In a lawsuit filed in state Supreme Court in December, Helm asks for information about BBDO Worldwide’s profits from the commercial for Cingular cell phone service and for financial compensation for the use of his performance.
Helm’s attorney, Michael Pinsky, said state law prohibits the use of a celebrity’s voice or likeness for profit without his prior written permission.
Pinsky said Helm received a royalty payment from the use of “The Weight” in the commercial, but doesn’t feel he has been adequately compensated.
According to an annual royalty statement from EMI Records, which owns Capitol Records, The Band’s record label, Helm took home one-fifth of half of the licensing fee that BBDO paid to Capitol for the right to use the song, Pinsky said.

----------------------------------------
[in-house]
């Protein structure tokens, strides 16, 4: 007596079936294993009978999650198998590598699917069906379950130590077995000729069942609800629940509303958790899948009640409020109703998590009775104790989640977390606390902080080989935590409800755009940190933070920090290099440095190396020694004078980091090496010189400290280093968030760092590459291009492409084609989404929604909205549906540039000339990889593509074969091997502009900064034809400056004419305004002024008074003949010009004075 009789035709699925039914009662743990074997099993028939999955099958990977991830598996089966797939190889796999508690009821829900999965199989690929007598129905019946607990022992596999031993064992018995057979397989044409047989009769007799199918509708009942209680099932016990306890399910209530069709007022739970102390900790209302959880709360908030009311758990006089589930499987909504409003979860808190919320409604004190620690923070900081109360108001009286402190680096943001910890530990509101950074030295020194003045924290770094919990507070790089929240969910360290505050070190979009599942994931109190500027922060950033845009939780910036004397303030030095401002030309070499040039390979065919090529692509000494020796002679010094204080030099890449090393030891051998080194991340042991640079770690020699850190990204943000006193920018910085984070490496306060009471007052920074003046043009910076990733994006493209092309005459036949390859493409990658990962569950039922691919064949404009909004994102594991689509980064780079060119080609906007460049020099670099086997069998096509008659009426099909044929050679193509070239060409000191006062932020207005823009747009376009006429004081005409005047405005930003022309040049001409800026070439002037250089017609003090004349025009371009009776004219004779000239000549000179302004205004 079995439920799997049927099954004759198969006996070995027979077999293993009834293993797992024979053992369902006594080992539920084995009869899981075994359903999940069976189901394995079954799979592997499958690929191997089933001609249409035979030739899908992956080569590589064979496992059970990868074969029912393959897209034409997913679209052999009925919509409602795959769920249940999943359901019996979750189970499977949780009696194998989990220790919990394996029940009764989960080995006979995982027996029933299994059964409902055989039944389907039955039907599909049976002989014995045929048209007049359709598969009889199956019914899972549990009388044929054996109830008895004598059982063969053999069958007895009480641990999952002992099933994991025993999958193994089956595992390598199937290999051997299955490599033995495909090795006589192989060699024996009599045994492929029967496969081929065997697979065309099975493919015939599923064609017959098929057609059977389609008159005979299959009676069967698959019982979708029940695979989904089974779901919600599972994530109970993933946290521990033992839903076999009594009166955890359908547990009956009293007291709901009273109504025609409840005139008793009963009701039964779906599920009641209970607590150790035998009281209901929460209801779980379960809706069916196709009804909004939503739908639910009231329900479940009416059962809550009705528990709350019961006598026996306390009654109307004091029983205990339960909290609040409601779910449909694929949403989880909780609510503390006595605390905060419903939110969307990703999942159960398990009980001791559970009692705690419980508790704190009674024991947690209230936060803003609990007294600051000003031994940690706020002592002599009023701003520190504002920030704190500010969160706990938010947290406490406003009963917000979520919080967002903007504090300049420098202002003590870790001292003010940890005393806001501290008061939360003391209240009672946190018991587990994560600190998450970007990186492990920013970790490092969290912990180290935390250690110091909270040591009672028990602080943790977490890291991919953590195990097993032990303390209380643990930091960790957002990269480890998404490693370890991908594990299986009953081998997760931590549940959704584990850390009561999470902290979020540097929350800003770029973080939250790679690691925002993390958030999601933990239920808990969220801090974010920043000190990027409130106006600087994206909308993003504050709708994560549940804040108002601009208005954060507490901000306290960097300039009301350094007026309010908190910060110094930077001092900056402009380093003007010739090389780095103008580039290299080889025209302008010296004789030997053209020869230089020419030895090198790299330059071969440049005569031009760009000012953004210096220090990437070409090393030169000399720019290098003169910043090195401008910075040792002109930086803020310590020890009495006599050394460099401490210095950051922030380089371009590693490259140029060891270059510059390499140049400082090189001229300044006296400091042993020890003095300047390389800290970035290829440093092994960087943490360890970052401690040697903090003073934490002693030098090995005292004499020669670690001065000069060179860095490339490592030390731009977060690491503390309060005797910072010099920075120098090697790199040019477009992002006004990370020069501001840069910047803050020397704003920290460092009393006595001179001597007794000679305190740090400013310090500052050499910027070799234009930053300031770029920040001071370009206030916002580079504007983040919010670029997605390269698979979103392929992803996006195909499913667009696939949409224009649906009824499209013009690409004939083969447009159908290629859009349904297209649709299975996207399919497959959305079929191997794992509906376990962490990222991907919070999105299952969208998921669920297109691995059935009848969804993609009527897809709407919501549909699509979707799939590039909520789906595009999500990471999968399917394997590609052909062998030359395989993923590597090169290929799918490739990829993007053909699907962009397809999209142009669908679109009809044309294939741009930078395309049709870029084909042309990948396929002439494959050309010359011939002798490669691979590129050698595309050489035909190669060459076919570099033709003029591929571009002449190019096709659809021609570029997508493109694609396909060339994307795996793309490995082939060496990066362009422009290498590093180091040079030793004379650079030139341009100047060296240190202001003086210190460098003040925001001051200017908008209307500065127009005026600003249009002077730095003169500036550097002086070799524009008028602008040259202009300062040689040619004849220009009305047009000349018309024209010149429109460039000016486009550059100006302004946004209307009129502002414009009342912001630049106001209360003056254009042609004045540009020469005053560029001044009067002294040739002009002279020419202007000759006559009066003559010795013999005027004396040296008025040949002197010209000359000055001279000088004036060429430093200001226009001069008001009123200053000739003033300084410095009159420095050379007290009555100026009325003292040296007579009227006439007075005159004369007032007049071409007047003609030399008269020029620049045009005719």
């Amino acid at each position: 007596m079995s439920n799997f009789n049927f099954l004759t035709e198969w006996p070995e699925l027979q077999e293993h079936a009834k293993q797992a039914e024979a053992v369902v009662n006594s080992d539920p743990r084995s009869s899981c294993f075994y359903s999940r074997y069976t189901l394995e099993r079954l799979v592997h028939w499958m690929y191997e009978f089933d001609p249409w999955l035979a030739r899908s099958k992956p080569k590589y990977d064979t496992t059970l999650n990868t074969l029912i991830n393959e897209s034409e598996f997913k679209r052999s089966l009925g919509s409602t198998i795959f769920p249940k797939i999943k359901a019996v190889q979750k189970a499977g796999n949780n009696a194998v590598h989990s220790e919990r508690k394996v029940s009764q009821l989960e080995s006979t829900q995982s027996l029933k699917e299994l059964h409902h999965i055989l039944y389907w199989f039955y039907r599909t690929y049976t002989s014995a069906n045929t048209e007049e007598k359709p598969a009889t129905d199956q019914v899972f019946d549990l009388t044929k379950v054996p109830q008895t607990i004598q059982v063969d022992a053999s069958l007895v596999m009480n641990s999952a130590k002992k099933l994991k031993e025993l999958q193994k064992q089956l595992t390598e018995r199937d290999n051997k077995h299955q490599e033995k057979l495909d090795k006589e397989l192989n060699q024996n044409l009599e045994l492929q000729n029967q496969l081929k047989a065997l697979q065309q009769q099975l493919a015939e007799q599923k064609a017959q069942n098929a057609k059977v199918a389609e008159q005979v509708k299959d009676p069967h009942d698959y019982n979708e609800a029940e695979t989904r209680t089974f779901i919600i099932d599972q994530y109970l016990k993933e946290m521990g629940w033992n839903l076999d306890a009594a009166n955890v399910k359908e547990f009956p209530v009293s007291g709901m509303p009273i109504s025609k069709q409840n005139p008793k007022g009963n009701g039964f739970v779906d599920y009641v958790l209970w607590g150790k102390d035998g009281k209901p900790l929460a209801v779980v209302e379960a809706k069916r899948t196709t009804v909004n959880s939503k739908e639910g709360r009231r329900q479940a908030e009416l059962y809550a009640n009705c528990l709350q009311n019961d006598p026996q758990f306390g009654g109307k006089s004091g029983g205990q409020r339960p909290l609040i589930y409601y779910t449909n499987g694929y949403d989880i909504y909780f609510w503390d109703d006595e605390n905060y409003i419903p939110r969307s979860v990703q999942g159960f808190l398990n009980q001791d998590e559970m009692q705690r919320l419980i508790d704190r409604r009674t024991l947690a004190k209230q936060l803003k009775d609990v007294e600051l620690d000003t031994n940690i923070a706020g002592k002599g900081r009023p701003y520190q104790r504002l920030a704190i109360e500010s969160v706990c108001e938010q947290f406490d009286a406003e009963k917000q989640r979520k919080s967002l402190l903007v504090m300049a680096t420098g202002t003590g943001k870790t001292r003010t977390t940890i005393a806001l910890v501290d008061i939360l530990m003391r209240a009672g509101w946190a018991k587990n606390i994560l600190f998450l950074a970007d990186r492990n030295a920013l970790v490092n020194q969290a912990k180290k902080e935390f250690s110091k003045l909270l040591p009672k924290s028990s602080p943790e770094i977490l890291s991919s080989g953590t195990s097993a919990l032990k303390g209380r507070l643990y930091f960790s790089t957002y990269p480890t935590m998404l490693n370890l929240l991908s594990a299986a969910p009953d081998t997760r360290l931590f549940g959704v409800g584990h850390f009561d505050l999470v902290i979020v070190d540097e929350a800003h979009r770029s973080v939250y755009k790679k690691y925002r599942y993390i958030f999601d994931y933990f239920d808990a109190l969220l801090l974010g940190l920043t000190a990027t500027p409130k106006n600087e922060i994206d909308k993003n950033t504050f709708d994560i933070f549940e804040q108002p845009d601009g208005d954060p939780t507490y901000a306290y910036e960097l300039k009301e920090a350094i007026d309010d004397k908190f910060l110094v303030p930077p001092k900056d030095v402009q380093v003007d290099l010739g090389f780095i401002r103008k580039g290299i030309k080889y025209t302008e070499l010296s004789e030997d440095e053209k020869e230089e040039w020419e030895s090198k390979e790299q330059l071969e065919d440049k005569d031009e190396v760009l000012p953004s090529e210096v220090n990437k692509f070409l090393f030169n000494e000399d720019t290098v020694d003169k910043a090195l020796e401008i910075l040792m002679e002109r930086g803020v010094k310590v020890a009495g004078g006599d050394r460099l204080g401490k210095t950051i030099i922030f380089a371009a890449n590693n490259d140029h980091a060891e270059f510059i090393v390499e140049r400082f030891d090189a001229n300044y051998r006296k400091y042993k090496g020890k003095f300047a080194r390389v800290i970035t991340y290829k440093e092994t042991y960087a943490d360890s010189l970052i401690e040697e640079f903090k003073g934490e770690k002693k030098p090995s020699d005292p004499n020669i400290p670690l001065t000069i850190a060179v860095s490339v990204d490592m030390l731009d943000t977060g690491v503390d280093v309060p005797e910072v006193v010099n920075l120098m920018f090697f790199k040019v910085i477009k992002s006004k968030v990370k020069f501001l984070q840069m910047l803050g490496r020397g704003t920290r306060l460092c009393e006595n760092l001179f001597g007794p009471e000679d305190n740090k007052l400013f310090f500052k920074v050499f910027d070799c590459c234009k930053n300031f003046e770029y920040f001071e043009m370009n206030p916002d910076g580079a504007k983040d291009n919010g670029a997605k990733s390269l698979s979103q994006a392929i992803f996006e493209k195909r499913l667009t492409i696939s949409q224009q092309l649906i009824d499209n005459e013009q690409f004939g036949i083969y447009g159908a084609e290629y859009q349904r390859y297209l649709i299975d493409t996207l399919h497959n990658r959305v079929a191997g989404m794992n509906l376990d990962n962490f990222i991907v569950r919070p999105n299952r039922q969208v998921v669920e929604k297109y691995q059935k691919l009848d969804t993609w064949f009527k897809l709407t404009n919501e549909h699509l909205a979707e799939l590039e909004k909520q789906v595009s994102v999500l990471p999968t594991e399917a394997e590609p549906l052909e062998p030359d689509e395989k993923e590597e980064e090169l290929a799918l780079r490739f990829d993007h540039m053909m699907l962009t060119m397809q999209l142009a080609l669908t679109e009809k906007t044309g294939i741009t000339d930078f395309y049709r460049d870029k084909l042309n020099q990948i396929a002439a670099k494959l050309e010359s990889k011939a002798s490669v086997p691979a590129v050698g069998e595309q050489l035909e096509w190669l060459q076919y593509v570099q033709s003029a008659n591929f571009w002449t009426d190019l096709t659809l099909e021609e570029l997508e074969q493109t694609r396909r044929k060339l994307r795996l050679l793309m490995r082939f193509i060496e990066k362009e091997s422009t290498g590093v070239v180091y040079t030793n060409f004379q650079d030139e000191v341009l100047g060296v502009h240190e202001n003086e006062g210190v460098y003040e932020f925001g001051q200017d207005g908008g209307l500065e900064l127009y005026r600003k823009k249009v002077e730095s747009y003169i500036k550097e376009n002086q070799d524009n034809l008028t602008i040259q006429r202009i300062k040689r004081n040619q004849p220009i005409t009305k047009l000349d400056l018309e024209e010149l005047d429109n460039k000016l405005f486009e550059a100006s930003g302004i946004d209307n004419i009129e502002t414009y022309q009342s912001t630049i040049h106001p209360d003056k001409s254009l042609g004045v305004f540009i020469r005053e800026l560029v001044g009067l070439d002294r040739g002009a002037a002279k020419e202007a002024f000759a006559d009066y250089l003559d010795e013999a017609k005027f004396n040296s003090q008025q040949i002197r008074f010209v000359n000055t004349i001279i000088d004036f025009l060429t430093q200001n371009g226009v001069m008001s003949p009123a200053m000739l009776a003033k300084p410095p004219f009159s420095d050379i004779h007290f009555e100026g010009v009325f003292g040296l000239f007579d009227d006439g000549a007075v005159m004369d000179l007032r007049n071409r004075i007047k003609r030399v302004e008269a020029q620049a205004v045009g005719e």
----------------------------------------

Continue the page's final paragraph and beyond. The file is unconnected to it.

“It was just a complete, damn sellout of The Band ? its reputation, its music; just as much disrespect as you could pour on Richard and Rick’s tombstones,” said Helm, 66, a longtime Woodstock resident.
Ever seen the commercial? We haven’t, though there’s a certain capitalistic synergy to The Band hawking Cingular’s hot new Quad BAND phone (or whatever it was). But we’re not clear on the licensing issue; Levon was compensated, but did he ever expressly consent to Cingular’s use? His quote has us thinking that’s a resounding, tombstone-invoking “no.” So if Capitol collected the licensing fee, wouldn’t it be safe to assume they were the deal’s facilitators — and that Helm’s beef should be with his label? Industry insiders, set us straight. And if anyone has vid of the commercial, put the load right on us.